Russia has condemned foreign powers for backing a Venezuelan opposition leader who declared himself interim president, calling it a bid to “usurp power”.
Moscow said that the move violated international law and was a “direct path to bloodshed”.
Juan Guaidó declared himself interim leader on Wednesday and was recognised by the US and several other nations.
President Nicolás Maduro, who also won support from some countries, has broken off diplomatic relations with the US.
Mr Maduro took office in 2013 after the death of Hugo Chávez and was sworn in for a second term this month after elections last May that were marred by an opposition boycott and widespread claims of vote-rigging.
Mr Guaidó is the head of the National Assembly and has cited articles 233 and 333 of the constitution which allow him to assume interim power in the absence of the president. He argues Mr Maduro is not president because the elections are invalid.
How has the diplomatic spat flared?
There was a major difference of opinion after President Donald Trump responded to Mr Guaidó’s declaration by recognising him as the new head of state and calling on others to follow suit.
Seven South American nations, Brazil, Colombia, Chile, Peru, Ecuador, Argentina and Paraguay, as well as Canada, backed the call.
French President Emmanuel Macron stopped short of recognition, calling for democratic elections.
The UK said last May’s elections were not free or fair and that it was “totally unacceptable” for Mr Maduro to break off ties with the US.
Mexico, Bolivia and Cuba expressed support for Mr Maduro, while Turkish President Recep Tayyip Erdogan tweeted: “My brother Maduro! Stand tall, we are standing by you.”
China, a major investor in Venezuela, said it opposed any outside interference.
Why was Russia so outspoken?
Moscow sees Venezuela as one of its closest allies in the region. It has lent billions of dollars and has backed its oil industry and its military. Russia has also taken part in military exercises in Venezuela.
Kremlin spokesman Dmitry Peskov said: “We consider the attempt to usurp sovereign authority in Venezuela to contradict and violate the basis and principles of international law.
“Maduro is the legitimate head of state.”
A Russian foreign ministry statement said Mr Guaidó’s declaration was a “direct path to lawlessness and bloodshed”, adding: “Only Venezuelans have the right to determine their future.
“Destructive outside interference, especially in the current extremely tense situation, is unacceptable.”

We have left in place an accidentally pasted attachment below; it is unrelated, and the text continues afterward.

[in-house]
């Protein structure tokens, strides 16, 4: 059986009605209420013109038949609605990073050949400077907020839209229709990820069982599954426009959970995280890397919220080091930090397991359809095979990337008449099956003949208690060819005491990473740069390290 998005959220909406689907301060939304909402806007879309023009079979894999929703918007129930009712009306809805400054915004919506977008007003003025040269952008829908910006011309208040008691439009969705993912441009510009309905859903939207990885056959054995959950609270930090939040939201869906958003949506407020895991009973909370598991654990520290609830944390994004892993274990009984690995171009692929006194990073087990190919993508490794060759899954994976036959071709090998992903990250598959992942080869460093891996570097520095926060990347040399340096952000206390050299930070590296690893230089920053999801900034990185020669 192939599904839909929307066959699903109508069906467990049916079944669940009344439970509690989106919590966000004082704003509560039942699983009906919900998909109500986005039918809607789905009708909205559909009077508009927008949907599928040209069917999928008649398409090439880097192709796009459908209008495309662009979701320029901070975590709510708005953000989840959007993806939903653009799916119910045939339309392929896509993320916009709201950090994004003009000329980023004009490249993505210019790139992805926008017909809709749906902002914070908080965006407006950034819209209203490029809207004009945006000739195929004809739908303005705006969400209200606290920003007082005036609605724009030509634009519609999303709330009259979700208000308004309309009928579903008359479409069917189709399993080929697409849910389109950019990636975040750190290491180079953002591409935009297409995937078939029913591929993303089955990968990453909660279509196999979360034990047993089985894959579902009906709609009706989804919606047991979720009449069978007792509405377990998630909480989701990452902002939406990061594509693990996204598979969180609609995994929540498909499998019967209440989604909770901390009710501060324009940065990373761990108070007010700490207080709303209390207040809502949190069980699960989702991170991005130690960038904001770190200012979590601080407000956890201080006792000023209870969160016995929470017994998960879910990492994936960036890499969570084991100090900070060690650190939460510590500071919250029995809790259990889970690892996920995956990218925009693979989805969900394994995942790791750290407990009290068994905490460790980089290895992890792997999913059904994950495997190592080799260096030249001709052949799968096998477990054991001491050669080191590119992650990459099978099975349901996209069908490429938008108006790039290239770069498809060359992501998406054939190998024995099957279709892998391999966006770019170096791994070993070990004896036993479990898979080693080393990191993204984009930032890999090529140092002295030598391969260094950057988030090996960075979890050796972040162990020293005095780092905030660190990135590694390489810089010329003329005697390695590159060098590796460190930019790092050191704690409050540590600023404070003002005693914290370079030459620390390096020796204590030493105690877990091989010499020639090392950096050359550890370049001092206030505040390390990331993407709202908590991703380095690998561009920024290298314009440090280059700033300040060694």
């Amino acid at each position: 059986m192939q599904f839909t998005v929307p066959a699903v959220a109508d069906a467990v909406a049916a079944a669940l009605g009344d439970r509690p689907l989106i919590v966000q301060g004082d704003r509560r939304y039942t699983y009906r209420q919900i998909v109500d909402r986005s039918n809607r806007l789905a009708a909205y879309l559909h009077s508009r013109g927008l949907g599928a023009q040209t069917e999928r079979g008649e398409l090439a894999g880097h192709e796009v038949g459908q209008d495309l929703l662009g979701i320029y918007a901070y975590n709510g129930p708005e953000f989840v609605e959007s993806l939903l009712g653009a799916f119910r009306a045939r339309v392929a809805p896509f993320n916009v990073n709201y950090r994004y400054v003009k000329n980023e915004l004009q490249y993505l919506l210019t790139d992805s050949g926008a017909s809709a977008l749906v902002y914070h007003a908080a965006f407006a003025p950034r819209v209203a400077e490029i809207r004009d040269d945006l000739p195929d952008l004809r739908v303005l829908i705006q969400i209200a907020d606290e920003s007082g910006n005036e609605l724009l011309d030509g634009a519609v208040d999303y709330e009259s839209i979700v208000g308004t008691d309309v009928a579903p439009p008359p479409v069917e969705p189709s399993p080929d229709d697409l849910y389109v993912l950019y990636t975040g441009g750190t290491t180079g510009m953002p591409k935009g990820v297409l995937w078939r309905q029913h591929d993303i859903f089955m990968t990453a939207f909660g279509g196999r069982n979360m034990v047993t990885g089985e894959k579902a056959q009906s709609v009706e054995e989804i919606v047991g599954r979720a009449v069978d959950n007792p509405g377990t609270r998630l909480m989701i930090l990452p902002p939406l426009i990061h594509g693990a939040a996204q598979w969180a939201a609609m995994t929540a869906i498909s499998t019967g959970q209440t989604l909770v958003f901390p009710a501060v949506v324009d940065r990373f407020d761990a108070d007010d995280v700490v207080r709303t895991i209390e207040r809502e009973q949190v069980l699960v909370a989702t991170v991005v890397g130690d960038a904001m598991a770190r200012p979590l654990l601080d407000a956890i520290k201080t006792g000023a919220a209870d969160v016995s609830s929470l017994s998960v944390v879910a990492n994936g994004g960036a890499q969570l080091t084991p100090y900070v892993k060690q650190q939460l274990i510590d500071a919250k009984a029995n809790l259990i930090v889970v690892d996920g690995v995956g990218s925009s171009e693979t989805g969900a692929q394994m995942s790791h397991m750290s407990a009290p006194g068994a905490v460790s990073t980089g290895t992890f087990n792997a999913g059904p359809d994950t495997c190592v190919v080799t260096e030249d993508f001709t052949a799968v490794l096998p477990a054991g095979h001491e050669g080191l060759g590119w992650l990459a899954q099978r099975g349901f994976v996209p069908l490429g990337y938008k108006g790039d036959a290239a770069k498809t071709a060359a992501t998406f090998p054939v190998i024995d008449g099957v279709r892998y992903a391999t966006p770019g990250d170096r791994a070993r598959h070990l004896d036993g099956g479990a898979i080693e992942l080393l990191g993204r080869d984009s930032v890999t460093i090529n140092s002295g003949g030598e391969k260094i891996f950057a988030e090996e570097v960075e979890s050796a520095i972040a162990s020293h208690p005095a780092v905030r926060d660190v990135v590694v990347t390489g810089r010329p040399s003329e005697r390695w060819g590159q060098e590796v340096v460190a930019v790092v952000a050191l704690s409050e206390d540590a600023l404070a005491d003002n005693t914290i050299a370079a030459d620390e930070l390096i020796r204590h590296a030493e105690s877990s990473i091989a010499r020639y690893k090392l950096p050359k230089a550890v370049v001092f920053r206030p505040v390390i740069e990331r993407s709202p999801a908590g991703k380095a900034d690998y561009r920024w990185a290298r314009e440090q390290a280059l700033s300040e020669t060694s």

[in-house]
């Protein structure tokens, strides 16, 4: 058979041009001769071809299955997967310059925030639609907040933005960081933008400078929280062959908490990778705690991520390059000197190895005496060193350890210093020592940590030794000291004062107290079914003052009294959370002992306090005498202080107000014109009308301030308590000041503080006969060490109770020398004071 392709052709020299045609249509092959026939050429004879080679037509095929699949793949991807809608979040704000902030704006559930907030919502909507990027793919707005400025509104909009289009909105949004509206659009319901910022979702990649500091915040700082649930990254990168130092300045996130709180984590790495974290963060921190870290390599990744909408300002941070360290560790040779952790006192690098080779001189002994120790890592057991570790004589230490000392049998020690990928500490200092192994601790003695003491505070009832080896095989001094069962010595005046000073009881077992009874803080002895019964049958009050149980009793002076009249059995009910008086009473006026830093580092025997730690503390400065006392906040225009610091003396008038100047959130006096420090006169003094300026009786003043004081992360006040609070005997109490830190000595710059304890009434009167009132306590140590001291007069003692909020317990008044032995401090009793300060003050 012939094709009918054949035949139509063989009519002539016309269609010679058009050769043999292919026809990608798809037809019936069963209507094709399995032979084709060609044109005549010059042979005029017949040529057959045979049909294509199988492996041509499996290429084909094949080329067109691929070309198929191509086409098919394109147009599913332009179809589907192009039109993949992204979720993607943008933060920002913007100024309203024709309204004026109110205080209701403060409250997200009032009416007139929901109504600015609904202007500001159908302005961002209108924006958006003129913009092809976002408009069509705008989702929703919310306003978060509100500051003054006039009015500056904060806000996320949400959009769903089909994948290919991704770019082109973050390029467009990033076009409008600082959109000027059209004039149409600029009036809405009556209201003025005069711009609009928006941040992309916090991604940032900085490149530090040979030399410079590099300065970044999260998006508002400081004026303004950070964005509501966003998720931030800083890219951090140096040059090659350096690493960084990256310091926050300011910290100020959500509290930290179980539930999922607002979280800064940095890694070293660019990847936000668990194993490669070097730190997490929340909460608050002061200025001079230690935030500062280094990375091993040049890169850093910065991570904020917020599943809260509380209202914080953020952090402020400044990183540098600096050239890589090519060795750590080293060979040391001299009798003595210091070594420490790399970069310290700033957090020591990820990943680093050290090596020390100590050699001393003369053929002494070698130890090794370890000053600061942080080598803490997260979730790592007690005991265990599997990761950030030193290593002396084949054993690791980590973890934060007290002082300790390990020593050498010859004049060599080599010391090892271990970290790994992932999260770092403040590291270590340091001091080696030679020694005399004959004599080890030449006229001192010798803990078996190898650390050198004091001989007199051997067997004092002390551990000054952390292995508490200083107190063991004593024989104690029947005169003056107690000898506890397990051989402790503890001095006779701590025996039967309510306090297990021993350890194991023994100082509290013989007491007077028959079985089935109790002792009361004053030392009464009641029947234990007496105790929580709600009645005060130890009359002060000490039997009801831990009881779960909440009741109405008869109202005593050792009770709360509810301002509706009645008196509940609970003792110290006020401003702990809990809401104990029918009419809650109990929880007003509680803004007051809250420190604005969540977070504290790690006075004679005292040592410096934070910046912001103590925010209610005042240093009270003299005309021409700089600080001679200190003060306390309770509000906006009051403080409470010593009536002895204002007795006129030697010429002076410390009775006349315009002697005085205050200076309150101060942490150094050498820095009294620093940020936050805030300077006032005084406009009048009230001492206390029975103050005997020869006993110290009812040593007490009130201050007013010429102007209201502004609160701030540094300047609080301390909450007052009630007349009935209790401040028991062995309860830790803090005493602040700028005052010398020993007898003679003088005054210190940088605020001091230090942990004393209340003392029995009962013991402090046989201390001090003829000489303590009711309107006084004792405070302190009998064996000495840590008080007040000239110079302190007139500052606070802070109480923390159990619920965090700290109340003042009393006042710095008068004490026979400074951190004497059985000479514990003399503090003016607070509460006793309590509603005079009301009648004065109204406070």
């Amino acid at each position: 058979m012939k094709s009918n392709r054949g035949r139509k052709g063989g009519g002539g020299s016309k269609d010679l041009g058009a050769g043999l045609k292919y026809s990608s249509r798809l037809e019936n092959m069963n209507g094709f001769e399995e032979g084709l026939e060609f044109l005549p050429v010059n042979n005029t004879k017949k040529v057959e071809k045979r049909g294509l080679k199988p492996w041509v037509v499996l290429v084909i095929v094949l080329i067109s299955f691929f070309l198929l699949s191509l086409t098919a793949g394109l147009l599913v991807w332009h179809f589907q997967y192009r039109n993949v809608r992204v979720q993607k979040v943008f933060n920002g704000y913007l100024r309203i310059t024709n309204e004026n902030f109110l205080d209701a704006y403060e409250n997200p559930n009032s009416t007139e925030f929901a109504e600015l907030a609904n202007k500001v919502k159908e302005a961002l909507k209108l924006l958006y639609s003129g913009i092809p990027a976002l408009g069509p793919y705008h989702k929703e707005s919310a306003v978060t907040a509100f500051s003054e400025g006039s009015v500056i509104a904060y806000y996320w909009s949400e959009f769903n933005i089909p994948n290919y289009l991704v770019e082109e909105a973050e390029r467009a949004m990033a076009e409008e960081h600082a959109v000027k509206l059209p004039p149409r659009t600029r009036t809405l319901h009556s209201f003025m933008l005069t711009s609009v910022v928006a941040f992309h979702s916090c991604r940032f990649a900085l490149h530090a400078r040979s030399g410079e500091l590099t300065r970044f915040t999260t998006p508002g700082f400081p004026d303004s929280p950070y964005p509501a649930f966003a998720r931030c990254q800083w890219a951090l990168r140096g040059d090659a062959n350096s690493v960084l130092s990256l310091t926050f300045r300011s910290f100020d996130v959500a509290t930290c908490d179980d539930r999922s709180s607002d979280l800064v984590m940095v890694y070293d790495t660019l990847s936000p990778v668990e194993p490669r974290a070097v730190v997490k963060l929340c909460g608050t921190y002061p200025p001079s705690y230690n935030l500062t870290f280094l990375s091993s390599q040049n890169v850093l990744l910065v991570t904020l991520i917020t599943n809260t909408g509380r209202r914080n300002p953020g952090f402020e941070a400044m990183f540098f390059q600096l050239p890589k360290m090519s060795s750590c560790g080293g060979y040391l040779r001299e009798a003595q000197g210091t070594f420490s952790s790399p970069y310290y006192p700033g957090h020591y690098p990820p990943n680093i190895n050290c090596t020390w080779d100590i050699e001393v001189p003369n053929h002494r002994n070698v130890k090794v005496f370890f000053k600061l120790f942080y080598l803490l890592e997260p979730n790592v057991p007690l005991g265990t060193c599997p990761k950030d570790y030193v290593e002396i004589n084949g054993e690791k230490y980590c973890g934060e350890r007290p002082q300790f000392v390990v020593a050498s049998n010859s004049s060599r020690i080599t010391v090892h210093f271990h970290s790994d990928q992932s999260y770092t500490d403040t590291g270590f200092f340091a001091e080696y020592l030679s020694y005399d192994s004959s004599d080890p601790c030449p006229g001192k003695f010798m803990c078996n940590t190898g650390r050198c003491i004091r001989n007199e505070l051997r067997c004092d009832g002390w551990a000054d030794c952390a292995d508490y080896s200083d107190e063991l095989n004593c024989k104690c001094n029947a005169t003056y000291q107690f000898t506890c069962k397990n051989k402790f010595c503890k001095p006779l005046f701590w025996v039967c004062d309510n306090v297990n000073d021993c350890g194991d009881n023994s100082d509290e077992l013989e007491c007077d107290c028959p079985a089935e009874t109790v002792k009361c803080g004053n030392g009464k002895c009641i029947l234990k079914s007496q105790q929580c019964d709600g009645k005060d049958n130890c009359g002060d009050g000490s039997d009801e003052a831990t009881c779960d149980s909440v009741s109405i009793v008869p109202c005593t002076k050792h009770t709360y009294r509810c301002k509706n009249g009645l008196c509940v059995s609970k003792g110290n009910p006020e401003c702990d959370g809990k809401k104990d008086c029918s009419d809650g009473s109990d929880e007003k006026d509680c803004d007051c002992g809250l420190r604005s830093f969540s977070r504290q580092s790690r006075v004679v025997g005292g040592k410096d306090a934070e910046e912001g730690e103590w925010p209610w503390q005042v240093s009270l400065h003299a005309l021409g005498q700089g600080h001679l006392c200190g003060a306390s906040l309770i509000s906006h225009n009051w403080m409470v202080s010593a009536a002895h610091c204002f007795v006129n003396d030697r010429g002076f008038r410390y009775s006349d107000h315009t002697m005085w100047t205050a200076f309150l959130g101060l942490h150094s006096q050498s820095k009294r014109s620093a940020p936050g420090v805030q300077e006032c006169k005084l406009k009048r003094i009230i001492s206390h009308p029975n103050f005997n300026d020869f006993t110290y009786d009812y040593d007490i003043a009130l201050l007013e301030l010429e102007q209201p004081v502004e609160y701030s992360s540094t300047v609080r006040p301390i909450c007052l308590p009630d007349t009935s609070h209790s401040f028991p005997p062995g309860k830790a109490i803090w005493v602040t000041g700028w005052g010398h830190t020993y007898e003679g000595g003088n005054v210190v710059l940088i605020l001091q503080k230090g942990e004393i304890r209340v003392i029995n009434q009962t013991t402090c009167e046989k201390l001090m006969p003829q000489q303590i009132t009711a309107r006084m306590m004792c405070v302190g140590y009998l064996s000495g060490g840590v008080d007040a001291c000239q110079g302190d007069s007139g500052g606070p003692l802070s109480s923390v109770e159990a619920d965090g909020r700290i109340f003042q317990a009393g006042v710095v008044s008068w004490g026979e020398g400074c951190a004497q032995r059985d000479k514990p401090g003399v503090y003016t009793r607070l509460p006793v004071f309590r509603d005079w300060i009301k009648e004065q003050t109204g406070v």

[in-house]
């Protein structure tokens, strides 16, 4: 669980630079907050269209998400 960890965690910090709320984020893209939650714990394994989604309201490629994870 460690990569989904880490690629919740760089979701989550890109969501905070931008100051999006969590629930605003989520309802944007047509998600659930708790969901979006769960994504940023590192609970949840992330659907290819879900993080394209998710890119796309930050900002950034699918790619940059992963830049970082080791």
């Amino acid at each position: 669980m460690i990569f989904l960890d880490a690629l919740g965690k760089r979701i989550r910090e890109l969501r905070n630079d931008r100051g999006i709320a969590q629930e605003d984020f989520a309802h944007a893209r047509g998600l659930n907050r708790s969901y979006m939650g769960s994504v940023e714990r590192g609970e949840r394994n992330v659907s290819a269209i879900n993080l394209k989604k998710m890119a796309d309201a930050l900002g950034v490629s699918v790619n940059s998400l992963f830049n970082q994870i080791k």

Russia also warned that any US military interference would amount to “adventurism which is fraught with catastrophic consequences”.
What did Mr Trump say?
He was asked about military intervention and while he said he was not considering it, he added that “all options are on the table”.
In a statement, he described Mr Maduro’s leadership as “illegitimate”, adding: “The people of Venezuela have courageously spoken out against Maduro and his regime and demanded freedom and the rule of law.”
It warned Mr Maduro tougher sanctions could be imposed.
The US has urged the Venezuelan military to back Mr Guaidó, but so far it has remained loyal to Mr Maduro.
What was President Maduro’s response?
He accused Washington of trying to govern Venezuela from afar and said the opposition was seeking to stage a coup.
“We’ve had enough interventionism, here we have dignity, damn it!” he said in a televised address from the presidential palace, the Miraflores, where his supporters gathered to back him on Wednesday.
Defence Minister Vladimir Padrino condemned Mr Guaidó’s call for the army to switch sides.
“The nation’s soldiers don’t accept a president imposed by obscure interests, nor one self-proclaimed outside of the law,” he tweeted.
Mr Maduro gave US diplomats 72 hours to leave the country but the US said the “former president” no longer had the authority to order them out.
Mr Maduro and his core supporters believe Venezuela’s problems are caused by US sanctions that have hampered the government by making it hard to restructure its debt.
The annual inflation rate reached 1,300,000% in the 12 months to November 2018, according to a study by the National Assembly.
How did Mr Guaidó’s declaration come about?
Thousands of Venezuelans attended a rally on Wednesday in support of Mr Guaidó.
He raised his right hand and said: “I swear to formally assume the national executive powers as acting president,” vowing to lead a transitional government and hold free elections.
Venezuelan NGOs said that 14 people were shot dead during protests on Tuesday and Wednesday.
Venezuela has been in economic freefall. Hyperinflation, power cuts and shortages of basic items have driven millions of people from the country.
Mr Guaidó became president of the opposition-controlled National Assembly this month.
The opposition took power there after elections in 2015, but in 2017 Mr Maduro set up a separate body, the constituent assembly, which is filled with his supporters.
Both chambers are meeting and passing laws but the constituent assembly is the only one whose laws are being enacted by the government.
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